Social assistance provision represents a sustained redistribution of resources to the poor and remains the democratic government’s most effective poverty alleviation programme. Social assistance programme has been expanding at an unprecedented rate from covering just 2,7 million people in 1994 to covering over 17,5 million to date.
Chairperson, Social assistance has over the years assisted families and children including those who are orphaned due to HIV and Aids.
In addition, there are many families that would not be able to put food on the table if it was not for social grants, given the gloomy economic climate which makes the creation of jobs difficult, and also given the fact that some of the job seekers are unemployable due to lack of skills.
Women on maternity leave, who paid into the UIF for 13 weeks or more, will now be entitled to receive benefits for between 17 and 32 weeks and receive a flat rate of 66% of their salary. These benefits also extend to the LGBTQI community.
To expand its reach to vulnerable children in communities, the Department of Social Development adopted community based prevention and early intervention child and youth care services model known as Isibindi Model. More than 455 922 learners living in youth-headed households passed matric through the intervention of Isibindi Programme, and more 304 913 of these learners survived on social grants.
The department will continue to maintain and extend our social security system to protect the vulnerable and to reduce poverty.
Chairperson, as committed to in our 2019 ANC Provincial and National Elections Manifesto:
We will further improve the lives of millions of South Africans by working towards comprehensive social security, building houses close to work opportunities, providing affordable basic services and building reliable public transport.
Social security remains a necessity for the social well-being of our people. We do acknowledge that despite major successes in our provision of adequate social security coverage since 1994, there are those who are not covered by existing programmes.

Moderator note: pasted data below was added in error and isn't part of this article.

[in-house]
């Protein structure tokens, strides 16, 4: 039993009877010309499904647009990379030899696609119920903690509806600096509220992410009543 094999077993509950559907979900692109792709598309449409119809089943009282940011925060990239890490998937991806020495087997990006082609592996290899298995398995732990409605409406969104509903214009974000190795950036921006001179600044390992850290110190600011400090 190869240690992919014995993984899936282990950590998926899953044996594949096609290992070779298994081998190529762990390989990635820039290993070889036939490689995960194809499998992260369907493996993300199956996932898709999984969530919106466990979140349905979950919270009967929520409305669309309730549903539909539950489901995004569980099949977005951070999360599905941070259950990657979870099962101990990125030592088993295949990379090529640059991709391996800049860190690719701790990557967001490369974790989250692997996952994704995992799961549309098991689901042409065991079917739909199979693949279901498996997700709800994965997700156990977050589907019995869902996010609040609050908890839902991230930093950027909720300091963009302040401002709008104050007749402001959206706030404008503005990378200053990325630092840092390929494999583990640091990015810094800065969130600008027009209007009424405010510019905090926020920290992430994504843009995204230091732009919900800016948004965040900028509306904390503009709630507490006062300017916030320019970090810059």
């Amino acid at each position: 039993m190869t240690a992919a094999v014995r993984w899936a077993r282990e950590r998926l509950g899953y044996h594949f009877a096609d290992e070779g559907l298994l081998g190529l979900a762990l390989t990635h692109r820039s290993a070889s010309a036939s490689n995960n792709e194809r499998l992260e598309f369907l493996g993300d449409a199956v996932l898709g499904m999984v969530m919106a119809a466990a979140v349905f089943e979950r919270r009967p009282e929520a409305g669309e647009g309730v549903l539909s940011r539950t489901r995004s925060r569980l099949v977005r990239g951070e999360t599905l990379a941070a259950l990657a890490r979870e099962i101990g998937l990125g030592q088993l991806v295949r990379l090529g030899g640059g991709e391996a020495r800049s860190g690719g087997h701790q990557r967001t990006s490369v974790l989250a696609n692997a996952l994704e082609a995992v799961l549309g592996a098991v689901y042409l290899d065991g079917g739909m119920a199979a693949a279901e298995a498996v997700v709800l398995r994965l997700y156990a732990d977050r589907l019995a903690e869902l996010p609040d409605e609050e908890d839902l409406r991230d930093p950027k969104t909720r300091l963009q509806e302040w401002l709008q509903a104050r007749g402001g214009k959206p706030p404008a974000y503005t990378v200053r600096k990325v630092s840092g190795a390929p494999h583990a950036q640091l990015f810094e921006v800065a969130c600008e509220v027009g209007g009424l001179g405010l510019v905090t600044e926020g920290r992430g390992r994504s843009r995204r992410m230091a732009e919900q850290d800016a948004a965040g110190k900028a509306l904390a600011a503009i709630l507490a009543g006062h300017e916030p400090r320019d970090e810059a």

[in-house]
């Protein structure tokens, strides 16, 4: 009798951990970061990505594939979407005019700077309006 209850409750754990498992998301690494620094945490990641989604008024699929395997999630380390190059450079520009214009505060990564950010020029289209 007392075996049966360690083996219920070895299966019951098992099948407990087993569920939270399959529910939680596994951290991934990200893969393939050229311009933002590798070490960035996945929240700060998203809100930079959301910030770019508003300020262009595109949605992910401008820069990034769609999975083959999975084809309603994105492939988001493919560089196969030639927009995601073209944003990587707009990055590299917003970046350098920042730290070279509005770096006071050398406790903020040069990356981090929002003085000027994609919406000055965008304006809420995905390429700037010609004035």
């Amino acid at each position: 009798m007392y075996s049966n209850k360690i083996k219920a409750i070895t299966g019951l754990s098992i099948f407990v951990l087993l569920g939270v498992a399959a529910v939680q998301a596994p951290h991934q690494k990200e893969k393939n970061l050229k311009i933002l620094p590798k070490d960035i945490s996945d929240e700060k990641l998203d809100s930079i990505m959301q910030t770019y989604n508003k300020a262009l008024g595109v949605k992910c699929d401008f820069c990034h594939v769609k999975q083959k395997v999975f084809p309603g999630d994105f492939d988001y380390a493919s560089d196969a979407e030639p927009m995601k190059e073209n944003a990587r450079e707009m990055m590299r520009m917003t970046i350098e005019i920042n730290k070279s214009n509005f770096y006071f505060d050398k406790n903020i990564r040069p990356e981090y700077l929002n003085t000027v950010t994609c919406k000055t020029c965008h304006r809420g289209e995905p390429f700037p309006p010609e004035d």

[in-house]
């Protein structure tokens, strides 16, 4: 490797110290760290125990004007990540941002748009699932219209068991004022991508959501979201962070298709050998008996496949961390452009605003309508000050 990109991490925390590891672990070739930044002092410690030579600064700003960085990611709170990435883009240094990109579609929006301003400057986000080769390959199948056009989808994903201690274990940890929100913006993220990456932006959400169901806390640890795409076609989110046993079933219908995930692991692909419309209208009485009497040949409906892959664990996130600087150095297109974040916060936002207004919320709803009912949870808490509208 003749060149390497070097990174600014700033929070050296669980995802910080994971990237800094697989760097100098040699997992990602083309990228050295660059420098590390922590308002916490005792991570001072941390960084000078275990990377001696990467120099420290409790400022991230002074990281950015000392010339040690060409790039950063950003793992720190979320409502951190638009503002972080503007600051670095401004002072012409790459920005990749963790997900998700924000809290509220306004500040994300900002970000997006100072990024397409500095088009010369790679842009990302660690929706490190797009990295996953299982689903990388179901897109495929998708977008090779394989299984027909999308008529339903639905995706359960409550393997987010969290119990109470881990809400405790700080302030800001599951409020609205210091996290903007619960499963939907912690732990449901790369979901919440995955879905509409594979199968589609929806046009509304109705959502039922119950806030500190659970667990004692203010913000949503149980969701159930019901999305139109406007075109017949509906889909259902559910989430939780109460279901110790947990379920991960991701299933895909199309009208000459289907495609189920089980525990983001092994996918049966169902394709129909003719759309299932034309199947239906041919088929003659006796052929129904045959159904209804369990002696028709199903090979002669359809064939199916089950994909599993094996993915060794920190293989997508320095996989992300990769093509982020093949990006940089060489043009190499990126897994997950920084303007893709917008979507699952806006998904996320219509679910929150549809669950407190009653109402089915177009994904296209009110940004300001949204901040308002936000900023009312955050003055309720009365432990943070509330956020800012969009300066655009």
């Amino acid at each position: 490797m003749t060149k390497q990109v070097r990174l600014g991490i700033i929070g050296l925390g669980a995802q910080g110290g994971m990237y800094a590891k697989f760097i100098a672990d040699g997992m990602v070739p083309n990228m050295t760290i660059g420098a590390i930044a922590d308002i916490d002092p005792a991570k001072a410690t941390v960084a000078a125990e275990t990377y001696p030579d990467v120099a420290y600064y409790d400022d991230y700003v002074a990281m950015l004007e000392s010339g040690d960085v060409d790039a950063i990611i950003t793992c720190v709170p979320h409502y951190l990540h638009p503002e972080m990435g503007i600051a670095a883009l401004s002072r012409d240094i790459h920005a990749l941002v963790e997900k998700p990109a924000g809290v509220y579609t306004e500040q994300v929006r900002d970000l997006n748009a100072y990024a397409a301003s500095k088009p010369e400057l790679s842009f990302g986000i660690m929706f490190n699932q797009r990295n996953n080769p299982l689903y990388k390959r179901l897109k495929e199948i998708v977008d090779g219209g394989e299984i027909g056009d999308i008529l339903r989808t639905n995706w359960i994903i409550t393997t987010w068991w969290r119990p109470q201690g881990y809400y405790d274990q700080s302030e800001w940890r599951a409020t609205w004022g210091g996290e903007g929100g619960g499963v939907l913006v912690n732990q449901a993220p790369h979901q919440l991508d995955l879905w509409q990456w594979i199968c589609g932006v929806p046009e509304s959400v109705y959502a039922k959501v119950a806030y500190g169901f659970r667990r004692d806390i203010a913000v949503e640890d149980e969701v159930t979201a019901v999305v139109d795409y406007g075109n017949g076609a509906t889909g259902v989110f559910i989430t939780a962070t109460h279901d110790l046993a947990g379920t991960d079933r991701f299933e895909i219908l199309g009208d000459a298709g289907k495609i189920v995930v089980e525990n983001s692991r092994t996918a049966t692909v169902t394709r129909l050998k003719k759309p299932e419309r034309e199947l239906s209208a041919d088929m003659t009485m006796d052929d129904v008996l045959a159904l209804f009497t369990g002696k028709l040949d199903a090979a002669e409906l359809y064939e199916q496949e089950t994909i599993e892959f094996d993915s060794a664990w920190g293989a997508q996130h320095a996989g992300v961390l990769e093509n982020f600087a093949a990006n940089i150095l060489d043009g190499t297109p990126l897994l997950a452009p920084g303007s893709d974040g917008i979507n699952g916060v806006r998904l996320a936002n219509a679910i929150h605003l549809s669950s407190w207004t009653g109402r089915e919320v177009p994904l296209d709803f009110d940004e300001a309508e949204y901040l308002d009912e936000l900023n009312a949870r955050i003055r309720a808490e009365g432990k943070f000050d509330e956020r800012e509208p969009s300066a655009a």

Our commitment is that we will make comprehensive social security coverage a majority over the next five years. This entails defining a basket of social security benefits that all should access with the delivery of a package of services free from administrative burdens.
Address social grants exclusion errors by improving targeting of orphans, children, the aged on farms, remote rural areas and people with disabilities.
Increase Unemployment Insurance Fund, UIF, and coverage as currently only 5% of unemployed people benefit from this fund. Support child headed families through social security.
Finalise a comprehensive policy on social security that will include low-paid workers and informal traders, as well as pregnancy and maternity benefit scheme.
Chairperson, the Social Assistance Act of 2004 and regulations to the Act provide the legal framework for the administration of seven grants. The Social African Social Security Agency, SASSA, administers social grants. As per the SASSA Act, its mandate is;
To ensure the provision of comprehensive social security services against vulnerability and poverty within the constitutional legislative framework.
In closing, Chairperson, the ANC has resolved that there should be a comprehensive strategy that co-ordinates and monitors the protection of vulnerable groups, which must be resourced to ensure that these vulnerable groups are protected.
Social transformation must empower our people to lift themselves out of poverty and change their lives for the better, whilst ensuring that a safety net is provided for the vulnerable.
It is through this budget that our policy will be implemented to ensure that it responds towards changing the lives of our people for the better. The ANC supports Budget Vote 17: Social Development.
Thank you, Chairperson.
Mr A B CLOETE: Chairperson, South Africa needs a new vision for the future, a vision where we as individuals as well as communities once again take control of our future. Chairperson, this is a future based on the values of integrity, honesty, hard work, mutual respect and neighbourly love. Such values have always been the steady foundation for the creation of a future of peace, safety and prosperity. Currently government’s objective to relieve poverty and create wealth merely by distributing wealth is not working. That is why we have drug and alcohol abuse and gangsterism.